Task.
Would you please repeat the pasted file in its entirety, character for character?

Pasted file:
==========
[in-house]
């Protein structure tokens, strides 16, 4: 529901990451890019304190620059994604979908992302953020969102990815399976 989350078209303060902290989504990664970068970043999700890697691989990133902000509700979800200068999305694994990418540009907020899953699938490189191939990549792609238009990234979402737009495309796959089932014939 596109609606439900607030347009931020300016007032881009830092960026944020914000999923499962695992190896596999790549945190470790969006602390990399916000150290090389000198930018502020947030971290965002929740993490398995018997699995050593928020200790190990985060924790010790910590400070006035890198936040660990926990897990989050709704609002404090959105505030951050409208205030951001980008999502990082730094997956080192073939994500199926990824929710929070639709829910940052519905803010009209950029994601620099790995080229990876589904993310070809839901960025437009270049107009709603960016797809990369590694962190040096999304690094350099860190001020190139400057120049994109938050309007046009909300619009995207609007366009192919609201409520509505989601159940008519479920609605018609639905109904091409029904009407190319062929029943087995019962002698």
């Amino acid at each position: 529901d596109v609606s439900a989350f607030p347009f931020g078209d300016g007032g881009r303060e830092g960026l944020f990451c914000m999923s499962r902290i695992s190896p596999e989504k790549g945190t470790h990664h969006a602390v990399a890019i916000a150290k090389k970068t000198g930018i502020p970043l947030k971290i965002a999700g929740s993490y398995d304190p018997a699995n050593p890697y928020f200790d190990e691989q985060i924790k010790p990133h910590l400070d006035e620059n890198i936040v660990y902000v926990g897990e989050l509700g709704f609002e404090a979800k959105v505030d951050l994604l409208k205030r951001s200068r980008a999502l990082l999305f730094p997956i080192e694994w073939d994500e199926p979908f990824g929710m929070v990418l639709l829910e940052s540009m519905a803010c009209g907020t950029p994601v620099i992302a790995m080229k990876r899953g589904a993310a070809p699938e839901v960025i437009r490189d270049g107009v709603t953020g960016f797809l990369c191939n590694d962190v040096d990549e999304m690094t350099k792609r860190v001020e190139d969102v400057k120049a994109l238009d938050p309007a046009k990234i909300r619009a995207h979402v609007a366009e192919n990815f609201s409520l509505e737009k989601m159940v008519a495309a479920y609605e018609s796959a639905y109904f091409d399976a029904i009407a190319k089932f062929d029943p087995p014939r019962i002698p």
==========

[in-house]
């Protein structure tokens, strides 16, 4: 529901990451890019304190620059994604979908992302953020969102990815399976 989350078209303060902290989504990664970068970043999700890697691989990133902000509700979800200068999305694994990418540009907020899953699938490189191939990549792609238009990234979402737009495309796959089932014939 596109609606439900607030347009931020300016007032881009830092960026944020914000999923499962695992190896596999790549945190470790969006602390990399916000150290090389000198930018502020947030971290965002929740993490398995018997699995050593928020200790190990985060924790010790910590400070006035890198936040660990926990897990989050709704609002404090959105505030951050409208205030951001980008999502990082730094997956080192073939994500199926990824929710929070639709829910940052519905803010009209950029994601620099790995080229990876589904993310070809839901960025437009270049107009709603960016797809990369590694962190040096999304690094350099860190001020190139400057120049994109938050309007046009909300619009995207609007366009192919609201409520509505989601159940008519479920609605018609639905109904091409029904009407190319062929029943087995019962002698």
């Amino acid at each position: 529901d596109v609606s439900a989350f607030p347009f931020g078209d300016g007032g881009r303060e830092g960026l944020f990451c914000m999923s499962r902290i695992s190896p596999e989504k790549g945190t470790h990664h969006a602390v990399a890019i916000a150290k090389k970068t000198g930018i502020p970043l947030k971290i965002a999700g929740s993490y398995d304190p018997a699995n050593p890697y928020f200790d190990e691989q985060i924790k010790p990133h910590l400070d006035e620059n890198i936040v660990y902000v926990g897990e989050l509700g709704f609002e404090a979800k959105v505030d951050l994604l409208k205030r951001s200068r980008a999502l990082l999305f730094p997956i080192e694994w073939d994500e199926p979908f990824g929710m929070v990418l639709l829910e940052s540009m519905a803010c009209g907020t950029p994601v620099i992302a790995m080229k990876r899953g589904a993310a070809p699938e839901v960025i437009r490189d270049g107009v709603t953020g960016f797809l990369c191939n590694d962190v040096d990549e999304m690094t350099k792609r860190v001020e190139d969102v400057k120049a994109l238009d938050p309007a046009k990234i909300r619009a995207h979402v609007a366009e192919n990815f609201s409520l509505e737009k989601m159940v008519a495309a479920y609605e018609s796959a639905y109904f091409d399976a029904i009407a190319k089932f062929d029943p087995p014939r019962i002698p």